Another limitation of this study is that other comparators were not considered which are commonly used in Iran, such as β-interferons, fingolimod, and ocrelizumab.

Conclusions

The results of the present research suggested that rituximab had higher cost-effectiveness and cost-utility than natalizumab. Therefore, considering the results of the sensitivity analysis and the robustness of the results, rituximab treatment is suggested as the first priority (compared to natalizumab) to treat the patients with RRMS, and health policy makers and managers should try to increase insurance coverage and reduce the patients’ out-of-pocket payments.

Availability of data and materials

The datasets generated and analyzed during the current study are not publicly available because they contain information that could compromise the privacy of research participants, but are available from the corresponding author upon reasonable request.

Abbreviations

MS:

Multiple Sclerosis

LOMS:

Late- Onset Multiple Sclerosis

RRMS:

Relapsing Remitting Multiple Sclerosis

LORRMS:

Late- Onset Relapsing-Remitting Multiple Sclerosis

QALY:

Quality Adjusted Life Years

DMT:

Disease-Modifying Therapies

PML:

Progressive Multifocal Leukoencephalopathy

EDSS:

Expanded Disability Status Scale

DMC:

Direct Medical Costs

DNMC:

Direct Non-Medical Costs

IC:

Indirect Costs

TTO:

Time Trade-Off

PPP:

Purchasing Power Parity

GDP:

Gross Domestic Product

PSA:

Probabilistic Sensitivity Analysis

WTP:

Willingness to Pay

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Acknowledgements

The present article was extracted from the thesis written by Armin Radgoudarzi thesis and that was supported and approved by Shiraz University of Medical Sciences with the grant No.23463 and ethical code IR.SUMS.NUMIMG.REC.1400.044. The researchers would like to thank the studied patients for their kind cooperation with the researchers in collecting and analyzing data.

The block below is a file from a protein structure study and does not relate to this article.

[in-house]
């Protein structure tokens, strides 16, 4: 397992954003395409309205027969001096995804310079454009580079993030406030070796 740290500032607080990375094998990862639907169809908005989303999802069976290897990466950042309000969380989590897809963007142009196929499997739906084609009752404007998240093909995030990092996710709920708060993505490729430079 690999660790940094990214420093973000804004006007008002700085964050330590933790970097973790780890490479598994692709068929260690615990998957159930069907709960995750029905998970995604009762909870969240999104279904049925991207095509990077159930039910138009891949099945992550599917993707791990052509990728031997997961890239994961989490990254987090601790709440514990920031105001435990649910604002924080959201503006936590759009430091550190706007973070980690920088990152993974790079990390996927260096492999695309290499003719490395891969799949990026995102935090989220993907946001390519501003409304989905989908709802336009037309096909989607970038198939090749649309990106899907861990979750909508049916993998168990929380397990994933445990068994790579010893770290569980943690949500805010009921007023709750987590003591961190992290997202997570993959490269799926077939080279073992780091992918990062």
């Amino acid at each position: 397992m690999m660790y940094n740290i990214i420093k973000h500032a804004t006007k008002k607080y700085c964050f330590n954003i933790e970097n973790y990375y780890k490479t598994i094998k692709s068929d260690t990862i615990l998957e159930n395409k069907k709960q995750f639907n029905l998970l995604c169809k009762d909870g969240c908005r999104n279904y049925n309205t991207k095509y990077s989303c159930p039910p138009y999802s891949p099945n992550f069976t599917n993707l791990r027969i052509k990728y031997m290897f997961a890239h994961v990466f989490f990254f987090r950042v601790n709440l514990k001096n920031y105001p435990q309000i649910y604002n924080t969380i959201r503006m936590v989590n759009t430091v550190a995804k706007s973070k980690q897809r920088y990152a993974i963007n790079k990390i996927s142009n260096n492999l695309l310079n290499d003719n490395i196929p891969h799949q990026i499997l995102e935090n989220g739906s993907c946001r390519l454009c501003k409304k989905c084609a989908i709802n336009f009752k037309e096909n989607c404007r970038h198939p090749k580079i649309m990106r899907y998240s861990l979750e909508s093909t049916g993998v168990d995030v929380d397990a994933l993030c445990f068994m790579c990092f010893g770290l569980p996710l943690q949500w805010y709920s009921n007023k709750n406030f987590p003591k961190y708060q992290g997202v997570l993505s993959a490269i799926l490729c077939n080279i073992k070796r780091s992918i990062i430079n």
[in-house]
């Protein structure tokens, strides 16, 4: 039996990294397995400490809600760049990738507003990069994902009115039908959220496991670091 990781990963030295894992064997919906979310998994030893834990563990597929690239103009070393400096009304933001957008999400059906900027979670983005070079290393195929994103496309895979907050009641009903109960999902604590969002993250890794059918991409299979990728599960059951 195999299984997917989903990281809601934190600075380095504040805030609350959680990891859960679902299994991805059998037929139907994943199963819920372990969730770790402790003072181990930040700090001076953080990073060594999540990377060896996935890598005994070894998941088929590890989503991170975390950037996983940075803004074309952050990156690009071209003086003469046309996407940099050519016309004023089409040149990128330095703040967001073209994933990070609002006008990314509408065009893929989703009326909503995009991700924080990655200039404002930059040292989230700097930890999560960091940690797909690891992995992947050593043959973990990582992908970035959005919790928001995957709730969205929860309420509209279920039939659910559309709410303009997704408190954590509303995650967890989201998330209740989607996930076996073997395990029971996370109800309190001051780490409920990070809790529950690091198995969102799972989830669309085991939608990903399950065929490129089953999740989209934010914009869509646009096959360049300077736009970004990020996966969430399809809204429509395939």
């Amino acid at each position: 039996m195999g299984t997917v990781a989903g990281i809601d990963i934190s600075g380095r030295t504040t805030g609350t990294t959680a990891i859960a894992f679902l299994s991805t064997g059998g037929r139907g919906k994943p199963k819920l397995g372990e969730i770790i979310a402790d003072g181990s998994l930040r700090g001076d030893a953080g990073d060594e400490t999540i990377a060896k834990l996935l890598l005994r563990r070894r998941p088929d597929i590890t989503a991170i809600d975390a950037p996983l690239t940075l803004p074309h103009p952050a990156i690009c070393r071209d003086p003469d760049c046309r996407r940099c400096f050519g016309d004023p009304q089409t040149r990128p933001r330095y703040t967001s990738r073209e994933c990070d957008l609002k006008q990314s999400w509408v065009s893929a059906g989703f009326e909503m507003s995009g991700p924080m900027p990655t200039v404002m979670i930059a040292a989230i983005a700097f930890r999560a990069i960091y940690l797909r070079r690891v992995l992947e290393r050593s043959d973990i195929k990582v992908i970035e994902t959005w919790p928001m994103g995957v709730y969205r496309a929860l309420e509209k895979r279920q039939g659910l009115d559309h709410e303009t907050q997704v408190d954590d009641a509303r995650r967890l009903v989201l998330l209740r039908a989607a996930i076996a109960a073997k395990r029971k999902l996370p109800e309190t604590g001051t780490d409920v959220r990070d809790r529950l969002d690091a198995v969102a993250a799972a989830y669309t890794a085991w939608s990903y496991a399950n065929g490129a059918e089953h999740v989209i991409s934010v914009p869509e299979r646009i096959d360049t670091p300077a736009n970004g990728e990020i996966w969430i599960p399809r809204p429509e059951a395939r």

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This research did not receive any specific grant from funding agencies in the public, commercial, or not-for-profit sectors.

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M.R: Data curation, Methodology, Software, Roles/Writing - original draft. M.H.M.: Conceptualization, Data curation, Supervision, Validation, Writing - review & editing. M.P.: Conceptualization, Data curation, Methodology, Methodology, Supervision, Validation, Writing - review & editing. A.R.: Data curation, Methodology, Methodology, Software, Validation, Writing - review & editing. Kh.K.: Conceptualization, Data curation, Methodology, Software, Project administration, Investigation, Supervision, Validation, Writing - review & editing. The author(s) read and approved the final manuscript.

Corresponding author

Correspondence to Khosro Keshavarz.

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All data are collected and handled in accordance with the relevant privacy protection guidelines. According to Iran law, the study did not fall under the remit of the Medical Research Involving Human Subjects Act and no approval by a medical ethics committee was necessary. Verbal consent was obtained from respondents who completed a questionnaire anonymously, and their response expressed their willingness to participate. Written consent was obtained from participants to the cognitive interviews.

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All participants completed a consent form, stating that they were well-informed about the Content of questionnaires and that they agreed upon the publication of anonymized data.

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The authors declare no competing interests.

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Rezaee, M., Morowvat, M.H., Poursadeghfard, M. et al. Cost-effectiveness analysis of rituximab versus natalizumab in patients with relapsing remitting multiple sclerosis. BMC Health Serv Res 22, 118 (2022). https://doi.org/10.1186/s12913-022-07495-4

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Keywords

  • Multiple Sclerosis
  • Natalizumab
  • Rituximab
  • QALY